Source: Carnegie Mellon University

Explore further: Faulty cell signaling derails cerebral cortex development, could it lead to autism?

Related Stories

Faulty cell signaling derails cerebral cortex development, could it lead to autism?

September 20, 2017
As the embryonic brain develops, an incredibly complex cascade of cellular events occur, starting with progenitors - the originating cells that generate neurons and spur proper cortex development. If this cascade malfunctions ...

Genome editing reveals role of gene important for human embryo development

September 20, 2017
Researchers have used genome editing technology to reveal the role of a key gene in human embryos in the first few days of development. This is the first time that genome editing has been used to study gene function in human ...

Newly ID'd role of major Alzheimer's gene suggests possible therapeutic target

September 20, 2017
Nearly a quarter century ago, a genetic variant known as ApoE4 was identified as a major risk factor for Alzheimer's disease—one that increases a person's chances of developing the neurodegenerative disease by up to 12 ...

Scientists restore tumor-fighting structure to mutated breast cancer proteins

September 20, 2017
Scientists at the Virginia Tech Carilion Research Institute have successfully determined the full architecture of the breast cancer susceptibility protein (BRCA1) for the first time. This three-dimensional information provides ...

Alcohol use affects levels of cholesterol regulator through epigenetics

September 20, 2017
In an analysis of the epigenomes of people and mice, researchers at Johns Hopkins Medicine and the National Institutes of Health report that drinking alcohol may induce changes to a cholesterol-regulating gene.

Exfoliation syndrome study reveals genetic mutation that protects against glaucoma

September 20, 2017
A leading cause of glaucoma and blindness is exfoliation syndrome, or XFS, an age-related disorder that results in excess fibrous material building up. Now, A*STAR scientists, along with an international research team, have ...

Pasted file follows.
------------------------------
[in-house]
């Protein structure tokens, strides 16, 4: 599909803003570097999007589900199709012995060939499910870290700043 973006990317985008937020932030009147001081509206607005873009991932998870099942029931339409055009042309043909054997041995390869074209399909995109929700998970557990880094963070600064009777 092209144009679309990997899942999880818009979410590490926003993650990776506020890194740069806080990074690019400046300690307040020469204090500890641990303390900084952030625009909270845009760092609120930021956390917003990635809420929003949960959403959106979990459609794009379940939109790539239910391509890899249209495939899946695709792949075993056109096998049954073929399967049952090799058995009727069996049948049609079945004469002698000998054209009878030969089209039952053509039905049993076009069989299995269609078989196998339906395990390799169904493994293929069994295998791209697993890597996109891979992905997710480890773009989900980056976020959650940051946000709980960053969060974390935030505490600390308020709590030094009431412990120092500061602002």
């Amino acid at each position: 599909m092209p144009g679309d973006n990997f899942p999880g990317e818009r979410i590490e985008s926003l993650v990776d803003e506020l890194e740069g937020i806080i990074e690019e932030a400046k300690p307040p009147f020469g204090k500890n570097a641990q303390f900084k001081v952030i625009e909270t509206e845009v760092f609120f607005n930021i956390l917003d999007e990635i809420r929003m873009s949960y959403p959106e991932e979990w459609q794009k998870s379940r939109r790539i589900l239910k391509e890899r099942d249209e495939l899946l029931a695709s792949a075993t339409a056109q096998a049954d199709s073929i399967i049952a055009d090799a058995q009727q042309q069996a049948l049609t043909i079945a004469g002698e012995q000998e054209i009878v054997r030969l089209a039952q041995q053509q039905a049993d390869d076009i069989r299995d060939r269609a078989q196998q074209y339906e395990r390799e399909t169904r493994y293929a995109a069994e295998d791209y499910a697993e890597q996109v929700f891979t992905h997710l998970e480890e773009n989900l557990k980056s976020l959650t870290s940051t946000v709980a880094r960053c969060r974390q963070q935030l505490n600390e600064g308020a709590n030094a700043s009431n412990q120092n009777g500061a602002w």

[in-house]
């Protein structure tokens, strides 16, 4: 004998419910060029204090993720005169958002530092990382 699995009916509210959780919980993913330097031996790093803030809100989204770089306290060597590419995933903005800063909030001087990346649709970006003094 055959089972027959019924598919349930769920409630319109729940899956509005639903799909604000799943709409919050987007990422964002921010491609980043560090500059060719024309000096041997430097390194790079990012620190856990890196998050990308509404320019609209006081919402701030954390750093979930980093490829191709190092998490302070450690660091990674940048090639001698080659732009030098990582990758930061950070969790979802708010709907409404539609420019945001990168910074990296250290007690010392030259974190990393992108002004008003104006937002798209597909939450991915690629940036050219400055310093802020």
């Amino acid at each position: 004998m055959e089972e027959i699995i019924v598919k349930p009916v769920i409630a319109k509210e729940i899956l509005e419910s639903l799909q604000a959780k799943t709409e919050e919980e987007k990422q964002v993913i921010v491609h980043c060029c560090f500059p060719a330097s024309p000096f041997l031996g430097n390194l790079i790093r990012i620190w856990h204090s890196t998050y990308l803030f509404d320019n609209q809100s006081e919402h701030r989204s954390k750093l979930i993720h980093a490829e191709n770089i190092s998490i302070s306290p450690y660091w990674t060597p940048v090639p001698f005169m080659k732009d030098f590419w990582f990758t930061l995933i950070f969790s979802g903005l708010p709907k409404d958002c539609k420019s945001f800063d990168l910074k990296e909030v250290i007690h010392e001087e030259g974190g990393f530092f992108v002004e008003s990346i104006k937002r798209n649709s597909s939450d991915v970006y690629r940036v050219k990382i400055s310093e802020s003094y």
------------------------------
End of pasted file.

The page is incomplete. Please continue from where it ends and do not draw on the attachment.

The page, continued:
Recommended for you

Forgotten strands of DNA initiate the development of immune cells

September 21, 2017
Intricate human physiological features such as the immune system require exquisite formation and timing to develop properly. Genetic elements must be activated at just the right moment, across vast distances of genomic space.

A piece of the puzzle: Eight autism-related mutations in one gene

September 19, 2017
Scientists have identified a hotspot for autism-related mutations in a single gene.

Scientists identify key regulator of male fertility

September 19, 2017
When it comes to male reproductive fertility, timing is everything. Now scientists are finding new details on how disruption of this timing may contribute to male infertility or congenital illness.

New assay leads to step toward gene therapy for deaf patients

September 18, 2017
Scientists at Oregon State University have taken an important step toward gene therapy for deaf patients by developing a way to better study a large protein essential for hearing and finding a truncated version of it.

A new approach to high insulin levels

September 18, 2017
Diabetes is characterised by a deficiency of insulin. Its opposite is a condition called congenital hyperinsulinism—patients produce the hormone too frequently and in excessive quantities, even if they haven't eaten any ...

Genomic recycling: Ancestral genes take on new roles

September 18, 2017
One often hears about the multitude of genes we have in common with chimps, birds or other living creatures, but such comparisons are sometimes misleading. The shared percentage usually refers only to genes that encode instructions ...

1 comment

Adjust slider to filter visible comments by rank

Display comments: newest first

NanoStuff
not rated yet Jan 13, 2008
If there's one thing worse than a creationist, it's a creationist spammer. Well, maybe not enough posts to consider it spamming yet, how about bible pimper? Or is the word pimper forbidden by jeebus?

Please sign in to add a comment. Registration is free, and takes less than a minute. Read more

Click here to reset your password.
Sign in to get notified via email when new comments are made.